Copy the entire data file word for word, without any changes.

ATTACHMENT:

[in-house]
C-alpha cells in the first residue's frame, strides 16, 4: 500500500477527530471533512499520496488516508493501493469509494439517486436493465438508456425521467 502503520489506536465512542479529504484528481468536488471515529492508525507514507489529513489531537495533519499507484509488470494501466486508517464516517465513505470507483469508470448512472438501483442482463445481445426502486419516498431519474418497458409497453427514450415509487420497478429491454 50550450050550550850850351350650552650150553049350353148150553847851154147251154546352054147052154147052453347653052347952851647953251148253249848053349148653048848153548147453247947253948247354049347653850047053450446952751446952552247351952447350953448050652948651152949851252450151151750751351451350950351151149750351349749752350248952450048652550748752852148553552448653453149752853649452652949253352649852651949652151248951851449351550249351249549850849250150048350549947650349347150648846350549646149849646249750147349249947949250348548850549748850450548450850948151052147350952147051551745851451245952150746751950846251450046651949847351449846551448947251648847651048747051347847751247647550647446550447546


[in-house]
C-alpha cells in the first residue's frame, strides 16, 4: 500500500477527530471533512499520496488516508493501493469509494439517486436493465438508456425521467 502503520489506536465512542479529504484528481468536488471515529492508525507514507489529513489531537495533519499507484509488470494501466486508517464516517465513505470507483469508470448512472438501483442482463445481445426502486419516498431519474418497458409497453427514450415509487420497478429491454 50550450050550550850850351350650552650150553049350353148150553847851154147251154546352054147052154147052453347653052347952851647953251148253249848053349148653048848153548147453247947253948247354049347653850047053450446952751446952552247351952447350953448050652948651152949851252450151151750751351451350950351151149750351349749752350248952450048652550748752852148553552448653453149752853649452652949253352649852651949652151248951851449351550249351249549850849250150048350549947650349347150648846350549646149849646249750147349249947949250348548850549748850450548450850948151052147350952147051551745851451245952150746751950846251450046651949847351449846551448947251648847651048747051347847751247647550647446550447546